Psalm of Wednesday 94: Where is Justice? Part One
The basic theme of the Wednesday Psalm, Psalm 94, is analogous to Psalm 82, the Psalm of Tuesday. Both Psalms touch on the massive evil that afflicts society. However, whereas Psalm 82 concludes with an entreaty, this one opens with one. Psalm 82 is a vision about celestial affairs; Psalm 94 treats in greater detail the oppressive reality that exists on earth.
And it goes further: it tries to understand why he the unprincipled scoundrels in power act as they do, and it offers a polemic designed to expose the folly of the kind of thinking that produces such irresponsible behavior.
There are three key repetitions, the opening Divine Appellation, “God of retribution,” the agonizing, searching question, “how long?” and the final, confident, unwavering declaration of faith that God “will annihilate” the evildoers.
The first two lines are an impassioned plea to God to manifest this quality of justice:
“God of retribution, Lord,
God of retribution, appear!
Rise up, Judge of the earth,
gives the arrogant their just desserts!”
At the outset, King David affirms his concept of an active God. This is necessary because, as he says later, the wicked believe in an essentially inactive deity. “God of retribution,” is paralleled by “Judge of the earth.” In this way, the understanding of “retribution” is clarified: it is not an arbitrary or vindictive act, but a judicial intervention against the guilty. Moreover, the epithet itself indicates that such is an essential and intrinsic characteristic of the Divine Personality.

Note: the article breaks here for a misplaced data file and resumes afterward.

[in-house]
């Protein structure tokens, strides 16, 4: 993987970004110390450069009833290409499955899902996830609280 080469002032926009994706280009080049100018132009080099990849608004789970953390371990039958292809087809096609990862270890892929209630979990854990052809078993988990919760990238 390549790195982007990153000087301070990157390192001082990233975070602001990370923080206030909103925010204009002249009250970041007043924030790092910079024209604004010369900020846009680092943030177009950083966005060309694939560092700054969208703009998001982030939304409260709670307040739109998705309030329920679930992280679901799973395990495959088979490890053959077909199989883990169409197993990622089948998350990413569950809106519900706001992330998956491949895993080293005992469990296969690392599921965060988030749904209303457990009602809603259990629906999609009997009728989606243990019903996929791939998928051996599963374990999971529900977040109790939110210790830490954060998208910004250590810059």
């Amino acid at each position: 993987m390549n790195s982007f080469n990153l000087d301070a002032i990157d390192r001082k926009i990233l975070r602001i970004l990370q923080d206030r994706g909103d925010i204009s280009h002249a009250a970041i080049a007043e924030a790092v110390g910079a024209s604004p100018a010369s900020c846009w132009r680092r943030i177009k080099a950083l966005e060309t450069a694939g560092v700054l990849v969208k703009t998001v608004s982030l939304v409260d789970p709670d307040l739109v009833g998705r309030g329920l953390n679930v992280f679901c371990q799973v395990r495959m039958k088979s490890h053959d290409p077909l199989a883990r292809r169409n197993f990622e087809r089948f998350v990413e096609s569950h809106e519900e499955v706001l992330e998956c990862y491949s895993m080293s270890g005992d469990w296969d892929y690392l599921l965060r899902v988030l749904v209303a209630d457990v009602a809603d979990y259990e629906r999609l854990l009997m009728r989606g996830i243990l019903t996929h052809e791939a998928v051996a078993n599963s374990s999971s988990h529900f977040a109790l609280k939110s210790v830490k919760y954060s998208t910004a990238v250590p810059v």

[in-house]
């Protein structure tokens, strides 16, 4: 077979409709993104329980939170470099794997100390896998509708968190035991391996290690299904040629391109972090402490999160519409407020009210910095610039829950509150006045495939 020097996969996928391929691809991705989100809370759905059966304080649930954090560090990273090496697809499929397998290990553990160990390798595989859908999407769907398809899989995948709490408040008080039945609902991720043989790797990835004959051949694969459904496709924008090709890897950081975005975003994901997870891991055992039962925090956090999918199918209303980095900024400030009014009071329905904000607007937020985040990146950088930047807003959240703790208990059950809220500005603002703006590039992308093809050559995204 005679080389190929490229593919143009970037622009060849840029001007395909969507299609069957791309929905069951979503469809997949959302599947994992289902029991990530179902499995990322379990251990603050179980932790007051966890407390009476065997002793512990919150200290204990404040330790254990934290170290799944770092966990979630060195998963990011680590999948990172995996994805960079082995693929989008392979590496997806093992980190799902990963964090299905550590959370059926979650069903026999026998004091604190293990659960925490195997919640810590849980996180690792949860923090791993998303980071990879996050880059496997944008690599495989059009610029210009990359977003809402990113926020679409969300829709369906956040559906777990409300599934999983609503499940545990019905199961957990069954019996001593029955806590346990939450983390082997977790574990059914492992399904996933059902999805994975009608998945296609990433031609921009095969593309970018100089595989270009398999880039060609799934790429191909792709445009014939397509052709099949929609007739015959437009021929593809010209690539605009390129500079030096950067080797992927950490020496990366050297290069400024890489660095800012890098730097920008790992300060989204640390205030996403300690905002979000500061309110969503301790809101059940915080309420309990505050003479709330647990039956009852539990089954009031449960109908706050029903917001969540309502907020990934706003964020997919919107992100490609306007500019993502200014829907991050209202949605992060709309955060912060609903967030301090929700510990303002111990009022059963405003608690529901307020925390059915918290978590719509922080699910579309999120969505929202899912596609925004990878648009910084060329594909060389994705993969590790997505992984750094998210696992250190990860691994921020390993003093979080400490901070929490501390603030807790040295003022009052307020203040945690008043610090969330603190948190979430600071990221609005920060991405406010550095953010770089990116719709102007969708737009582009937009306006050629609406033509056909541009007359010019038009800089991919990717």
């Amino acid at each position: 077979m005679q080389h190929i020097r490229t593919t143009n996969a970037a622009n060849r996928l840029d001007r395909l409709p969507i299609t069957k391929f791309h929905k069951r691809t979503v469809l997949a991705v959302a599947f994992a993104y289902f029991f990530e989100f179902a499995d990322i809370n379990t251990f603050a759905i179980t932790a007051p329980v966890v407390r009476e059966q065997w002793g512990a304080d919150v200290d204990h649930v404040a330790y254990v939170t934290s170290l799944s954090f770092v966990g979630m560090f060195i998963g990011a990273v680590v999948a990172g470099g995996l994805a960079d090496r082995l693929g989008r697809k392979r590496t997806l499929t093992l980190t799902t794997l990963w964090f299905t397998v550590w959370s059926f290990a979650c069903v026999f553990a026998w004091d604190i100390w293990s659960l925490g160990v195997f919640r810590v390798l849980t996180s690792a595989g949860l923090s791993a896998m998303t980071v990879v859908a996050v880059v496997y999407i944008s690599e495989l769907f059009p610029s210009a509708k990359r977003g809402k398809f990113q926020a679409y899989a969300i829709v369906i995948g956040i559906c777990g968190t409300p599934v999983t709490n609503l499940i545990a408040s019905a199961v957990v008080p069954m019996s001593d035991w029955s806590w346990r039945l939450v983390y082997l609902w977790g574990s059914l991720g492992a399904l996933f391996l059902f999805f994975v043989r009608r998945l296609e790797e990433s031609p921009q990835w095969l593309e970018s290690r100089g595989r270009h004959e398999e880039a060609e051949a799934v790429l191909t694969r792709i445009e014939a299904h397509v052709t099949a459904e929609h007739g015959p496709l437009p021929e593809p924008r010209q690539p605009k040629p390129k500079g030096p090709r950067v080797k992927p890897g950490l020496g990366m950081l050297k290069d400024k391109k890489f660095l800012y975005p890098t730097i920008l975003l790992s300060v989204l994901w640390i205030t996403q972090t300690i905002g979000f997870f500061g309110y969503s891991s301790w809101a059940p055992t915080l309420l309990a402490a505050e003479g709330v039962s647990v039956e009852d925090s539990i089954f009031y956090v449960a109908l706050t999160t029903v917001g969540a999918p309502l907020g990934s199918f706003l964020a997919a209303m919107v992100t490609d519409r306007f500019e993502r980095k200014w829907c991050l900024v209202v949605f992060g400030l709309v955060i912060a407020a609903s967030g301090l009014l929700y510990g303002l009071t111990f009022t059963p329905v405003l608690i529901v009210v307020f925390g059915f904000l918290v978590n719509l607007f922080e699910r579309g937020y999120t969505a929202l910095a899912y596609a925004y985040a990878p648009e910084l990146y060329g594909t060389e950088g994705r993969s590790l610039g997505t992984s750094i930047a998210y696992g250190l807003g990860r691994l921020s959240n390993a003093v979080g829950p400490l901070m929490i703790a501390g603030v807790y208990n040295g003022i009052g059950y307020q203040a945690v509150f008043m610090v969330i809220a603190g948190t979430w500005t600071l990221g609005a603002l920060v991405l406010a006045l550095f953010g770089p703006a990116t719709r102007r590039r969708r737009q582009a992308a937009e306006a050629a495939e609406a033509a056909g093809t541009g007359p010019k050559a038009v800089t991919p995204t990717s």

We must note that the Hebrew term here that we are translating “retribution,” is often misleadingly rendered “vengeance” in many other translations. But that word conveys to the popular mind a negative, primitive conception of religion. “Vengeance” is usually taken to be synonymous with revenge, and implies actions prompted by base emotions. The Hebrew root, however, means nothing of the kind, in most instances, it signifies an action worthily motivated, purposeful, intended to serve the ends of justice. Unlike “revenge,” which is essentially antisocial, “retribution” is concerned with the indication, not with vindictiveness, with upholding or restoring a just social order, not primarily with retaliation.